Skip to main content

A Taste of Functional Programming

Objectives

  • Ignite an interest in those who have never explored functional programming before
  • Exposure to functional concepts
  • Use functional parts of your existing language of choice you've never used before 
  • Lead you to pursue a functional language more in-depth

Paradigm Evolution

  • Mathematics
  • Computer Science
  • Spawn of languages
    • functional
    • procedural
    • imperative
    • declarative
    • object-oriented programming

OOP Limitations

"We’re going to be living in a multicore, distributed, concurrent — all the buzz words — world. The conventional models we’ve been doing, the OO stuff… is not going to survive in that kind of environment." - Dave Thomas
"OOP promised a cure for the scourge of software complexity. …its weaknesses have become increasingly apparent. Spreading state all over the place leads to concurrency issues and unpredictable side effects." - Dave Thomas

Thinking in Functions

  • Functions
    • Easy to reason about
    • Reliable
    • Pure
      • Don't modify variables outside of scope
      • No side effects
      • Deterministic (reproducible results)
  • Data transformation
    • ie. Unix pipes - cat foo.log | grep bar | wc -l
  • No side-effects
    • Side effects are:
      • modifying state
      • has observable interaction with external functions
  • Immutability
    • Immutable data is known data
    • Data that is created is not changed
    • Copy and alter
      • compilers can perform optimizations because of this
      • garbage collectors are smart about this
  • Higher-order Functions
    • Functions can receive functions as arguments and return functions
  • Where is my for loop?
    • recursion
    • map, reduce, filter, reject, take, etc.

Some (impure and pure) functional languages

  • LISP
  • Scheme
  • Clojure
  • Erlang
  • Scala
  • Ocaml
  • Haskell
  • F#
  • Elm
  • Elixir

Elixir

"Elixir is a dynamic, functional language designed for building scalable and
maintainable applications. Elixir leverages the Erlang VM, known for running low-latency, distributed and fault-tolerant systems, while also being successfully used in web development and the embedded software domain.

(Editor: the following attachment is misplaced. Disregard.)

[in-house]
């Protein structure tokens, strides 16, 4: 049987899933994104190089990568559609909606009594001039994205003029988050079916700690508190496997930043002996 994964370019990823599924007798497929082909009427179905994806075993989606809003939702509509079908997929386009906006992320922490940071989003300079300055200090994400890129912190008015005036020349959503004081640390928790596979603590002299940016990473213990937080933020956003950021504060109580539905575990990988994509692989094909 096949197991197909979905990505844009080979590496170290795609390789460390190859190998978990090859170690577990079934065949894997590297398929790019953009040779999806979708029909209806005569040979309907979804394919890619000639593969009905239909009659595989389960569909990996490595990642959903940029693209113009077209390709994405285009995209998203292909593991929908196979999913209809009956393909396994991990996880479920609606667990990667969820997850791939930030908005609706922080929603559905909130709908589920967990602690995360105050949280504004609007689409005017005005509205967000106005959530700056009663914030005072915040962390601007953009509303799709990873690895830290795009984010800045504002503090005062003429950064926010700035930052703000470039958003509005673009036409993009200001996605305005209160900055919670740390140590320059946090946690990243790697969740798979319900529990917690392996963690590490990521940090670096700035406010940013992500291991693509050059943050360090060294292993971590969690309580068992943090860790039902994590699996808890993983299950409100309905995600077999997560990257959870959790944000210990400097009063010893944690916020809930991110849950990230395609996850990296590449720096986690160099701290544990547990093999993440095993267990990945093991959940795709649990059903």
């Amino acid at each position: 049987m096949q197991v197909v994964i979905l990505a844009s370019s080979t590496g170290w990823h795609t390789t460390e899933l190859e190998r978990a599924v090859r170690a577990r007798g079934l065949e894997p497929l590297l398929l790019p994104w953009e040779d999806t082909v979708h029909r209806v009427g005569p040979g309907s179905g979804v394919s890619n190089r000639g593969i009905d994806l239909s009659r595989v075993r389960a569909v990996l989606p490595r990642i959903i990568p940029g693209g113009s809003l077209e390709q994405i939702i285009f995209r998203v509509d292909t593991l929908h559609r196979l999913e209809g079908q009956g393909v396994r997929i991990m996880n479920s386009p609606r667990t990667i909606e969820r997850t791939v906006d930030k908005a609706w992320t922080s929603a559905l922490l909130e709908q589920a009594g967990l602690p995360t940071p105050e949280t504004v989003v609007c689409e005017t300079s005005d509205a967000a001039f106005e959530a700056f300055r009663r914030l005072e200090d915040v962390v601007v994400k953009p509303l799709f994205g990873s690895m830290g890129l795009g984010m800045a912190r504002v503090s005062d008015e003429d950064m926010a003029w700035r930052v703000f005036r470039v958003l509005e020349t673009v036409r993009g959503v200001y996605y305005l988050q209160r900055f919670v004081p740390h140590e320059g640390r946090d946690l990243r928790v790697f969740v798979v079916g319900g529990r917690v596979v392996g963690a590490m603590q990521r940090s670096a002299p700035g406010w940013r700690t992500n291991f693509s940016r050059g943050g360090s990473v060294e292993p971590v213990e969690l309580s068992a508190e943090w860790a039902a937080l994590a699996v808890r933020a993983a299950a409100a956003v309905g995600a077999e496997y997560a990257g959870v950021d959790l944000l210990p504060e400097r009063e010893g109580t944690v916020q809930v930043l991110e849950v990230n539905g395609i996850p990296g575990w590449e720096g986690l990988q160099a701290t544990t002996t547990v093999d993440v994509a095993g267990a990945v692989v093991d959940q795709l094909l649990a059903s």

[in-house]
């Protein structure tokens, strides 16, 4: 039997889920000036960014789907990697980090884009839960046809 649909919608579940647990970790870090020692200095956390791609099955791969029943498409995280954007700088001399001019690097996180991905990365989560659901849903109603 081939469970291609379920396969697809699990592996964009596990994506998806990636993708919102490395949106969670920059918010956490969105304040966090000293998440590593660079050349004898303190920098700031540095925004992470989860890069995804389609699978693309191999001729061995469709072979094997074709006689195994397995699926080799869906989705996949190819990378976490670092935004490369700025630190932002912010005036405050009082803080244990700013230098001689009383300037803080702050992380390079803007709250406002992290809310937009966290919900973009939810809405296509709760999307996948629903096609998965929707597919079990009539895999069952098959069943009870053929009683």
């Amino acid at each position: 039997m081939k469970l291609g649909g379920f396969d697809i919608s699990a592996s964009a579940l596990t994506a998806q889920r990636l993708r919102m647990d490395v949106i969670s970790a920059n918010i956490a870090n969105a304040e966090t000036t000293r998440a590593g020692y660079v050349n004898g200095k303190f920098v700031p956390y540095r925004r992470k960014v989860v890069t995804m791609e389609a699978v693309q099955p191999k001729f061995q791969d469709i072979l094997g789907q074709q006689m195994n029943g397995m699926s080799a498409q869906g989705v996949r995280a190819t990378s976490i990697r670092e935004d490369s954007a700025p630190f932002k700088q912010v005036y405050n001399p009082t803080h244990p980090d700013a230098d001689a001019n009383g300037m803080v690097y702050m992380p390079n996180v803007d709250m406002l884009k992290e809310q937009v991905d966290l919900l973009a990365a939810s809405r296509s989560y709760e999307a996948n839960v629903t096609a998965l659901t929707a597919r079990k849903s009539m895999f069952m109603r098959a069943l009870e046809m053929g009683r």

" - http://elixir-lang.org

Here is an out line of topics to come:

  • Anonymous functions
  • Pattern matching
  • Multi-bodied functions
  • Higher order functions
  • Side effects and state
  • Composition
  • Enumerables
  • Partial function applications
  • Recursion
  • Concurrency
  • Transitioning from OOP to functional

Comments

Popular posts from this blog

Setting up Sinatra and DataMapper on Windows

I use a MacBook Pro for work and pleasure on a day-to-day basis. Recently, I was asked to teach web students at a local high school. These students know html/graphics/flash/etc. The advanced students were ready for some server-side programming and database integration. I wanted the students to be able to get up and going quickly (for motivation reasons) and to create useful apps (using a database). I felt Sinatra to be a great fit for this. I created a Sinatra app for my uncle and his business. It was a joy to work with it and I was able to deploy quickly using Heroku.
My experience of using Sinatra on my Mac was straightforward. Like most things using Ruby and Mac: it just worked. However, I found out the students at the high school use MS Windows. Fortunately, I have a Windows XP virtual machine running in VMWare so I could prepare that way. I used to teach computer science and web development at Spokane Community College and am aware of teaching Ruby in a Windows lab environment. …

Beginning Erlang for Ruby Developers

If you missed my "Beginning Erlang for Ruby Developers" here is a link to the presentation.

https://beg-erlang-for-ruby-devs.herokuapp.com/




Improving Traditional Software Development Education

I read Corey Haines post about his idea for software development school. I thought I'd jot down some of my experiences while I taught software development.
I taught community college computer science and web development for 7 years. In the summers I worked as a contractor to gain 'real-world' experience. This allowed me to teach what I learned over the summers in the classroom. Towards the last couple of years of teaching I worked at nights while I was teaching because I enjoyed it so much.
To me I saw a lot of teachers take the easy road: picking canned curriculum that laid out non-practical material, have a work study student grade for them, etc. while they go home early. This was frustrating to watch and be around!! I picked industry books (PragProg, Addison-Wesley, etc.) and used them for reference while I created custom curriculum every quarter because of technology changes. I did not picked canned textbooks. They drove me nuts being out of date and out of touch…